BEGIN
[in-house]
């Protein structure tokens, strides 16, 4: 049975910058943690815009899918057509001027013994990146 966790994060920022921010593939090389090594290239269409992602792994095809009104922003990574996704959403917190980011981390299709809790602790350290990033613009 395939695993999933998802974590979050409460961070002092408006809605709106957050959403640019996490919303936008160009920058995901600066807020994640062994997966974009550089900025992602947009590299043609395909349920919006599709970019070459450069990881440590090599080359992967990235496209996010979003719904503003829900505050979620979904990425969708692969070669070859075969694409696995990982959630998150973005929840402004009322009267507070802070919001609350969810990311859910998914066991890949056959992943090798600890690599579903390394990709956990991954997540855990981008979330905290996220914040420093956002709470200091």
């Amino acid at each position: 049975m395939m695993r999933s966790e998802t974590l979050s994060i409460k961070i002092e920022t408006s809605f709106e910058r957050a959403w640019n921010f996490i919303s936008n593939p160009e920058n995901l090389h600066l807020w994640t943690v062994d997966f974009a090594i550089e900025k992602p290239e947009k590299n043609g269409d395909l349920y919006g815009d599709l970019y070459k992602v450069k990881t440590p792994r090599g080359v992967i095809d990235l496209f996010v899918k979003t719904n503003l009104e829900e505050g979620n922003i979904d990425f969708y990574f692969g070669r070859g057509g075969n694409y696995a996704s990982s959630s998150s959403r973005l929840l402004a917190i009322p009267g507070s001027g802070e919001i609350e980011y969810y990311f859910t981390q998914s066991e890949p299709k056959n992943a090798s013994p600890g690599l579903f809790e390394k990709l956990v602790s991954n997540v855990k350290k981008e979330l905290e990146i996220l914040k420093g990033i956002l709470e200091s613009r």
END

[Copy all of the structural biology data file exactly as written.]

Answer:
[in-house]
């Protein structure tokens, strides 16, 4: 049975910058943690815009899918057509001027013994990146 966790994060920022921010593939090389090594290239269409992602792994095809009104922003990574996704959403917190980011981390299709809790602790350290990033613009 395939695993999933998802974590979050409460961070002092408006809605709106957050959403640019996490919303936008160009920058995901600066807020994640062994997966974009550089900025992602947009590299043609395909349920919006599709970019070459450069990881440590090599080359992967990235496209996010979003719904503003829900505050979620979904990425969708692969070669070859075969694409696995990982959630998150973005929840402004009322009267507070802070919001609350969810990311859910998914066991890949056959992943090798600890690599579903390394990709956990991954997540855990981008979330905290996220914040420093956002709470200091």
């Amino acid at each position: 049975m395939m695993r999933s966790e998802t974590l979050s994060i409460k961070i002092e920022t408006s809605f709106e910058r957050a959403w640019n921010f996490i919303s936008n593939p160009e920058n995901l090389h600066l807020w994640t943690v062994d997966f974009a090594i550089e900025k992602p290239e947009k590299n043609g269409d395909l349920y919006g815009d599709l970019y070459k992602v450069k990881t440590p792994r090599g080359v992967i095809d990235l496209f996010v899918k979003t719904n503003l009104e829900e505050g979620n922003i979904d990425f969708y990574f692969g070669r070859g057509g075969n694409y696995a996704s990982s959630s998150s959403r973005l929840l402004a917190i009322p009267g507070s001027g802070e919001i609350e980011y969810y990311f859910t981390q998914s066991e890949p299709k056959n992943a090798s013994p600890g690599l579903f809790e390394k990709l956990v602790s991954n997540v855990k350290k981008e979330l905290e990146i996220l914040k420093g990033i956002l709470e200091s613009r």